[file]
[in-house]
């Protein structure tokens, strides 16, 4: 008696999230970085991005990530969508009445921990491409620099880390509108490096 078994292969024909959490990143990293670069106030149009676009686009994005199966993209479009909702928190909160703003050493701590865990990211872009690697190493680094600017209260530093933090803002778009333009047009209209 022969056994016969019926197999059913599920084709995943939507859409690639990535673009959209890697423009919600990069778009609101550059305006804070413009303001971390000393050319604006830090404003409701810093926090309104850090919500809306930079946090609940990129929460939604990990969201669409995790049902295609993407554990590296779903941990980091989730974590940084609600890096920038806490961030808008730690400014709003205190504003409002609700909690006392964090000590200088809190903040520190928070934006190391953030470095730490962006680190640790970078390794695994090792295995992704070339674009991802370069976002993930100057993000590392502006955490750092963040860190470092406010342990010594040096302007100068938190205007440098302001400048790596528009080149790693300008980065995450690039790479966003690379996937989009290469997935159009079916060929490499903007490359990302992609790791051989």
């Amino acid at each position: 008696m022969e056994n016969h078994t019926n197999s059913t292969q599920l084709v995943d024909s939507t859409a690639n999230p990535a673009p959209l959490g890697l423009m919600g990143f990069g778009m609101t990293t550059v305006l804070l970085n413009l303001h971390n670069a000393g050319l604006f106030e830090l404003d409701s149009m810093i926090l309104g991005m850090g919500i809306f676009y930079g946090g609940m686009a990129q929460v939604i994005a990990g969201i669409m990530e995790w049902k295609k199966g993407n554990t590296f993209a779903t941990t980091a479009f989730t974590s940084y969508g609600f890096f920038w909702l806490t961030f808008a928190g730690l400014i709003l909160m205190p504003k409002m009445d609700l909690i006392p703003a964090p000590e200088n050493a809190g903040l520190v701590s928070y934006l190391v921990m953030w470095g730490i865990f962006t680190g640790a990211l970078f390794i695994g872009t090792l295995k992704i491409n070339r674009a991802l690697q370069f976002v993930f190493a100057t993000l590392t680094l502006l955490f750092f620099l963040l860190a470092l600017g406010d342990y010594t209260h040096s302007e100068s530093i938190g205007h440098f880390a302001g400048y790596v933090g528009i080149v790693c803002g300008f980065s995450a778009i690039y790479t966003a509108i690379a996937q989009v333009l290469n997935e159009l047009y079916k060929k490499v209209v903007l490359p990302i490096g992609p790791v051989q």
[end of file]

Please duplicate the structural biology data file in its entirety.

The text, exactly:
[in-house]
């Protein structure tokens, strides 16, 4: 008696999230970085991005990530969508009445921990491409620099880390509108490096 078994292969024909959490990143990293670069106030149009676009686009994005199966993209479009909702928190909160703003050493701590865990990211872009690697190493680094600017209260530093933090803002778009333009047009209209 022969056994016969019926197999059913599920084709995943939507859409690639990535673009959209890697423009919600990069778009609101550059305006804070413009303001971390000393050319604006830090404003409701810093926090309104850090919500809306930079946090609940990129929460939604990990969201669409995790049902295609993407554990590296779903941990980091989730974590940084609600890096920038806490961030808008730690400014709003205190504003409002609700909690006392964090000590200088809190903040520190928070934006190391953030470095730490962006680190640790970078390794695994090792295995992704070339674009991802370069976002993930100057993000590392502006955490750092963040860190470092406010342990010594040096302007100068938190205007440098302001400048790596528009080149790693300008980065995450690039790479966003690379996937989009290469997935159009079916060929490499903007490359990302992609790791051989």
């Amino acid at each position: 008696m022969e056994n016969h078994t019926n197999s059913t292969q599920l084709v995943d024909s939507t859409a690639n999230p990535a673009p959209l959490g890697l423009m919600g990143f990069g778009m609101t990293t550059v305006l804070l970085n413009l303001h971390n670069a000393g050319l604006f106030e830090l404003d409701s149009m810093i926090l309104g991005m850090g919500i809306f676009y930079g946090g609940m686009a990129q929460v939604i994005a990990g969201i669409m990530e995790w049902k295609k199966g993407n554990t590296f993209a779903t941990t980091a479009f989730t974590s940084y969508g609600f890096f920038w909702l806490t961030f808008a928190g730690l400014i709003l909160m205190p504003k409002m009445d609700l909690i006392p703003a964090p000590e200088n050493a809190g903040l520190v701590s928070y934006l190391v921990m953030w470095g730490i865990f962006t680190g640790a990211l970078f390794i695994g872009t090792l295995k992704i491409n070339r674009a991802l690697q370069f976002v993930f190493a100057t993000l590392t680094l502006l955490f750092f620099l963040l860190a470092l600017g406010d342990y010594t209260h040096s302007e100068s530093i938190g205007h440098f880390a302001g400048y790596v933090g528009i080149v790693c803002g300008f980065s995450a778009i690039y790479t966003a509108i690379a996937q989009v333009l290469n997935e159009l047009y079916k060929k490499v209209v903007l490359p990302i490096g992609p790791v051989q």